Market Overview for Technology for Aging in Place

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Older adults and screen time – what’s it mean?

Pew’s latest examined screen time for older adults.  The highlight of this document published in June – from age 60 to 80 and beyond, older adults spend more time on their screens (watching TV or videos) than on anything else other than sleep. And that includes time spent working. And one other interesting tidbit – 40% of those in their 60s are still working, which of course includes the un-retired. But 14% of people in their 70s are still working, according to Pew, along with 4% of people in their 80s. The report also notes that 73% of the 65+ are Internet users, and 53% are smartphone users.  As with the younger population, reading and socializing time has ticked down.

Older adult finances and future senior housing options are out of sync    

Rant on. A sad tale - reading the lament about the numbers of seniors who will not be able to afford assisted living in 10 years. The report is from NIC – the National Investment Center that provides research to the senior living industry. The upshot – 54% will be unable to pay the $60,000 average annual cost of assisted living (make that $93,000 in Washington DC), even if they sell their home. If one member of a couple is still living in the home, the number rises to 81%.  According to the study, 60% of the population aged 75+ will have mobility, cognitive impairment or chronic conditions that would characterize them as good candidates for assisted living services and settings – but will not have the savings to enable them to move in.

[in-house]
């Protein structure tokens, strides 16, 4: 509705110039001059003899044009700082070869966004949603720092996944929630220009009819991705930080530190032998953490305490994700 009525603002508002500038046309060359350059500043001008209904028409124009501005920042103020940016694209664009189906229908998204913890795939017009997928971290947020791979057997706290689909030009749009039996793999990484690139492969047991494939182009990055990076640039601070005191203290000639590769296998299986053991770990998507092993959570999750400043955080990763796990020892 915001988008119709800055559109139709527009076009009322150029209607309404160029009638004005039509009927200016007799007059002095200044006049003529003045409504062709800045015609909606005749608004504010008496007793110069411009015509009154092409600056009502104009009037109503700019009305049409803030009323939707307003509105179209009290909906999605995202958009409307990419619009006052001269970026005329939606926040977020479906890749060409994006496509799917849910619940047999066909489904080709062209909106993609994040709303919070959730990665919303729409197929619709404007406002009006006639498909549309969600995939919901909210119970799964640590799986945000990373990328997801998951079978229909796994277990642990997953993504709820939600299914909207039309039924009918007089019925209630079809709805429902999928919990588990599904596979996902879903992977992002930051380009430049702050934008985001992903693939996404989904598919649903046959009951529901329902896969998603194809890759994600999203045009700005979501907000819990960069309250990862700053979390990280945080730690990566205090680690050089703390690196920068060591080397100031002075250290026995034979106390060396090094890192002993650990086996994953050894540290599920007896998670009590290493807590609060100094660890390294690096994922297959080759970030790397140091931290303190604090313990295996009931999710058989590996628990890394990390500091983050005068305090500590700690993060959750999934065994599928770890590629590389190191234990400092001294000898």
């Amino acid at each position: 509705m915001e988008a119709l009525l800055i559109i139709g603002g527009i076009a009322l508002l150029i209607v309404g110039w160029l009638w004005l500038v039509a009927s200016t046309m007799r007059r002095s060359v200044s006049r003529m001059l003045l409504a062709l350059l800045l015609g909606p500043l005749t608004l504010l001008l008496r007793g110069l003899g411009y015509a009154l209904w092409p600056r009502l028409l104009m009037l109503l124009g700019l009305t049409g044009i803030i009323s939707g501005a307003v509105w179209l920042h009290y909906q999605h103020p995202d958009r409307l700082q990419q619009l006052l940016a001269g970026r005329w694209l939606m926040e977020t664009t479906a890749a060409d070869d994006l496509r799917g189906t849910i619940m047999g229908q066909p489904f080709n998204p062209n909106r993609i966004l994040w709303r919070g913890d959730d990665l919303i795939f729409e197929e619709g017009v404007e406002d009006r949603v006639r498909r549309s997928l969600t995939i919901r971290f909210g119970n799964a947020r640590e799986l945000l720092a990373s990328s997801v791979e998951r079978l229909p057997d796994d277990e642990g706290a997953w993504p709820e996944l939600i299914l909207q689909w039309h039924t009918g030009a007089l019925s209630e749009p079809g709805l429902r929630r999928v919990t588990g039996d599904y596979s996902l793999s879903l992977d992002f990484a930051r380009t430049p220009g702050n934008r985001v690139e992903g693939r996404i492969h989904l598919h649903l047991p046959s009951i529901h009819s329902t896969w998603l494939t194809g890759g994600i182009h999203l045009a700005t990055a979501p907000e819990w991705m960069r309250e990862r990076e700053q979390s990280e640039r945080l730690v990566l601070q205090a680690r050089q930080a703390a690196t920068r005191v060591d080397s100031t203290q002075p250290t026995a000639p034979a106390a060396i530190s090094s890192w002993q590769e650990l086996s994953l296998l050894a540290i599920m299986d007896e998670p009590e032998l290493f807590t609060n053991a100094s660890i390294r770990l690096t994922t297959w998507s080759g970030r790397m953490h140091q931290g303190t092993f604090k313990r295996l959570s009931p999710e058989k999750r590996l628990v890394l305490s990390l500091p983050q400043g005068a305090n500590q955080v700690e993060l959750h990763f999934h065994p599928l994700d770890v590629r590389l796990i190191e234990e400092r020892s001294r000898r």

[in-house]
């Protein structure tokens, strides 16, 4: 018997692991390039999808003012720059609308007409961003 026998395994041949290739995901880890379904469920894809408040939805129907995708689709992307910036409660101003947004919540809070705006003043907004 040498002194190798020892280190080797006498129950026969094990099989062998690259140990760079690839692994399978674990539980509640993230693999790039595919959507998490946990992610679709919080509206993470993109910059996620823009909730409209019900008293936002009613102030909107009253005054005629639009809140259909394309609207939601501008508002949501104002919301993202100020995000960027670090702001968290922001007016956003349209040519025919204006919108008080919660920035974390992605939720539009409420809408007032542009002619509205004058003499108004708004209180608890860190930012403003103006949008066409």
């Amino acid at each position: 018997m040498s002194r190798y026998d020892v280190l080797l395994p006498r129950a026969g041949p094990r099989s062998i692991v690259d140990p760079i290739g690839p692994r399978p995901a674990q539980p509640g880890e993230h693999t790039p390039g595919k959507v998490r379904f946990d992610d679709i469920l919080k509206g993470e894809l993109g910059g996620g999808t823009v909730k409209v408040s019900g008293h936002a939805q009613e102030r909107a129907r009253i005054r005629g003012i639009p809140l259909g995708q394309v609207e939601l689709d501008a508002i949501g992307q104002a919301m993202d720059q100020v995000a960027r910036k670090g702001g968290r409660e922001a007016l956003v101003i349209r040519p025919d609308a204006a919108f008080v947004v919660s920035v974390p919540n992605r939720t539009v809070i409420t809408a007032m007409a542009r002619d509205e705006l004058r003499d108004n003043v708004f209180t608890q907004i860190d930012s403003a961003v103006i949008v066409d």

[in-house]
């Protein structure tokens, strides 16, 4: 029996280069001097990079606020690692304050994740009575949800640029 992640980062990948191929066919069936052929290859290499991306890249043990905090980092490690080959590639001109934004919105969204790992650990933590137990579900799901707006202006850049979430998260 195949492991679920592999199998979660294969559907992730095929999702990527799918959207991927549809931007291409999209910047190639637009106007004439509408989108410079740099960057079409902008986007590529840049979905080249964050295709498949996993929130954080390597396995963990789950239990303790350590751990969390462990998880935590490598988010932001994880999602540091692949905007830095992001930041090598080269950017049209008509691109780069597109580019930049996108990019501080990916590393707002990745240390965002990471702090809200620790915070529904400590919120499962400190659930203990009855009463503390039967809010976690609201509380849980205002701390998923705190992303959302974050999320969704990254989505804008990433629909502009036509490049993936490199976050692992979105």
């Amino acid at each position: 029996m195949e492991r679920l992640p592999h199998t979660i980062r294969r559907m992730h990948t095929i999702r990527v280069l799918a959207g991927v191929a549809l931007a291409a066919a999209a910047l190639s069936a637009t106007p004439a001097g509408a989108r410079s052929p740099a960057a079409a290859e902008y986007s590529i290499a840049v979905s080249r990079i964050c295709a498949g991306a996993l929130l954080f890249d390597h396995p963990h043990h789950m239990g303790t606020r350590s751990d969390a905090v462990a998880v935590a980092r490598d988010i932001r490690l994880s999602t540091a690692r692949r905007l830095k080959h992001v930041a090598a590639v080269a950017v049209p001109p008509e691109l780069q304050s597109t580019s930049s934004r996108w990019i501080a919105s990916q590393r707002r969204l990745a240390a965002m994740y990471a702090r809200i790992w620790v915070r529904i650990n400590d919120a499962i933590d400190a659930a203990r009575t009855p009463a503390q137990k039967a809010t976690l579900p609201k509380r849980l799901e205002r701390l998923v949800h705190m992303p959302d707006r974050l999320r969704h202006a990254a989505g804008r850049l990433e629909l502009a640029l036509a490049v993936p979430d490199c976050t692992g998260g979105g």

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Focus on Technology for Older Adults Sharpens in 2019

2019 Technology Market Overview is online this week. When assembling the 2019 tenth anniversary version, it was apparent that this year reflects change -- in the supply-demand balance in the overbuilt senior housing market, in policy changes driving health care services into the home, in market forecasts, and in the mix of vendors who serve the market.   It's in many ways a good-news/bad-news story.  Awareness is growing about an aging demographic, working longer and with longer life expectancy than previous generations.  At the same time, the technology market continues to expand in complexity, privacy and interoperability issues, while not effectively lowering cost of access or prices of useful devices -- and not necessarily boosting the availability of training on their benefits or use.  Here are four updated premises from the 2019 Market Overview of Technology for Older Adults:

From Phishing to Smishing -- a scam for all seasons

Scammers are creative – each cell phone number is a 'smishing' opportunity.  It's the holidays, when scammers want to wish you the best of everything. How about a text message with a picture of the sender, someone you know, pitching a fund-raising and time-limited opportunity – in a category the recipient knows well.  Except that it is fake, finding the phone number because it is widely distributed. And as an added bonus, the sender extracts the picture from now-accessible contacts (easily scraped from LinkedIn, press releases, Gmail messages, etc.).  Scammers seize the opportunity and send you a very believable text message.

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